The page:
Topics for Further Discussion

Topics for Further Discussion

"A Temple of Spirit"

Hilla Rebay's 1943 letter to Frank Lloyd Wright asked him to design "a temple of spirit." People have varying ideas about what makes a place spiritual. For some, it may be a natural environment, like a forest or a beach. For others, a church, synagogue, mosque, or other building is the site that supports a spiritual experience. Ask each student to brainstorm a list of words they would use to describe the perfect spiritual environment. Ask them to make a sketch, model, or narrative description of that place. Then, have students present their visions to the class.

Reacting to Innovation

When the Guggenheim Museum first opened to the public in 1959 some people objected to it. People protested, wrote angry letters, and published satirical cartoons about its unique architecture. Here are some of the cartoons that appeared in magazines and newspapers.

"There Goes the Neighborhood"

What does the museum remind you of? Why do you think some people were initially so upset by its design? In her book There Goes the Neighborhood, author Susan Goldman Rubin cites many examples of buildings that were criticized when they were first built, but have eventually been embraced by the public. Do you know examples of art, literature, architecture, inventions, or ideas that initially prompted public criticism eventually won acceptance? What are they? Why do you think they were criticized?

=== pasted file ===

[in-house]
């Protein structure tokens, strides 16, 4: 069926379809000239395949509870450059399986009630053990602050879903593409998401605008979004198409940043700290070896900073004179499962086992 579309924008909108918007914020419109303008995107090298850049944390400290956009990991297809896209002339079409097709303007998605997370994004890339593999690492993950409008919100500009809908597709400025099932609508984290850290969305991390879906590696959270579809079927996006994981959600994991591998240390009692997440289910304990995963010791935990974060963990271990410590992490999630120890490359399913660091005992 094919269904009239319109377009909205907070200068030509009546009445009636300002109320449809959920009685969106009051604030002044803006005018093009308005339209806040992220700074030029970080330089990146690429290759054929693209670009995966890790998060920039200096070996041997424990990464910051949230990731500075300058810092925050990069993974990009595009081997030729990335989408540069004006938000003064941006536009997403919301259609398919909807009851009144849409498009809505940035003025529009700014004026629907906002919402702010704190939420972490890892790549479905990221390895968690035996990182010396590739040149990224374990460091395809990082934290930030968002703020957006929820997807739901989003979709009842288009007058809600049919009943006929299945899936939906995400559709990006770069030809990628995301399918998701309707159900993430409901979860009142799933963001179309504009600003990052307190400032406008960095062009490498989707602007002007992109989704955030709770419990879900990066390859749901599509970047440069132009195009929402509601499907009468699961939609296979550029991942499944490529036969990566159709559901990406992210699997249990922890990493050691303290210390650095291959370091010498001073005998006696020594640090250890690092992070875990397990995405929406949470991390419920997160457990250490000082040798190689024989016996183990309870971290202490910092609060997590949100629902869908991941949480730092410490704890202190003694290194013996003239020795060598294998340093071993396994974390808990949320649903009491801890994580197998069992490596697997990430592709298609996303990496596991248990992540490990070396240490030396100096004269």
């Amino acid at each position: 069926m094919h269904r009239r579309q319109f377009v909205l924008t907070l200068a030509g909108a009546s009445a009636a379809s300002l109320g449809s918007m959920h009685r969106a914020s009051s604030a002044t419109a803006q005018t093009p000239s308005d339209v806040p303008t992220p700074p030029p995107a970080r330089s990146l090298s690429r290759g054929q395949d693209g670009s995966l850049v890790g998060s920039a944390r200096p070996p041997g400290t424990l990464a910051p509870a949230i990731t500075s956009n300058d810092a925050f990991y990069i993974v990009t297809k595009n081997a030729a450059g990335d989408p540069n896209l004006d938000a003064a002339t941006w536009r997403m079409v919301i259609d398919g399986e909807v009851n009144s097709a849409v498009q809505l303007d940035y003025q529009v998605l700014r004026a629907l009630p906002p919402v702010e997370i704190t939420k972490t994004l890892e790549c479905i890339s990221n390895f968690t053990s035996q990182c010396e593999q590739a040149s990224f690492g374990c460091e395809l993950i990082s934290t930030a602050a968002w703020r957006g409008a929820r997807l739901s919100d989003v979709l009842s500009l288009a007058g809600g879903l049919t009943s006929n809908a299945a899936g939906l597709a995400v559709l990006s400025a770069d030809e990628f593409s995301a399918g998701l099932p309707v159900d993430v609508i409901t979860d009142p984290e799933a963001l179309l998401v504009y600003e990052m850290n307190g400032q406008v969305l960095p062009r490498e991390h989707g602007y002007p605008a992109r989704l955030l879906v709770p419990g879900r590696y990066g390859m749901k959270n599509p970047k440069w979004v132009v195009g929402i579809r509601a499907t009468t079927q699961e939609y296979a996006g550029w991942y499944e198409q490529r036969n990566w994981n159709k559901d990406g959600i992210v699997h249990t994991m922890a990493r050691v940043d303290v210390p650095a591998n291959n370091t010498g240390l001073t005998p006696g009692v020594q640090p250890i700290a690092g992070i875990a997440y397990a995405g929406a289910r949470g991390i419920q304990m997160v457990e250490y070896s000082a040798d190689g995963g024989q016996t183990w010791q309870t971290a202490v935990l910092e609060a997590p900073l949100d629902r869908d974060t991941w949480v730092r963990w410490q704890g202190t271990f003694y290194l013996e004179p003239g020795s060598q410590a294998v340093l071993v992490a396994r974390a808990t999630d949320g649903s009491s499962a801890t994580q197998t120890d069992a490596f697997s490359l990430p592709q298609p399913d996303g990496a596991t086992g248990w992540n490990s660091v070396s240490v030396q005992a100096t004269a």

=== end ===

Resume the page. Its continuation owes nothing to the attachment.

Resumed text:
Achieving Landmark Status

In 1990 the New York City Landmarks Preservation Commission voted unanimously to designate the Guggenheim Museum an official landmark. It is the youngest building ever to receive such recognition.

What do we mean when we call a building a "landmark"? Can you name a landmark that you have visited? Why do you think it is considered a landmark? What building(s) would you nominate for official landmark status? Why?

On View

This presentation, comprised of selected materials from the Solomon R. Guggenheim Museum Archives, pays homage to the first Frank Lloyd Wright–designed structures in New York City.

Works & Process

Photo: Petrus Sjövik

The world's great artists want to show you how they work. Works & Process provides extraordinary access to artists and intellectuals, blending performance and discussion about the creative process. Subscribe to e-news for updates and special offers.


Midwinter Break Camp
Monday–Friday, February 15–19, 9:30 am–4 pm

In this exciting five-day vacation camp, kids will focus on building and improving their creative skills through gallery and studio explorations with teaching artists.

More events

At the Carpet Shop, 1979. From Sausage Series, 1979

Lesson Plans
for Teachers

Develop lesson plans for the exhibition Peter Fischli David Weiss: How to Work Better using the free Arts Curriculum Online.

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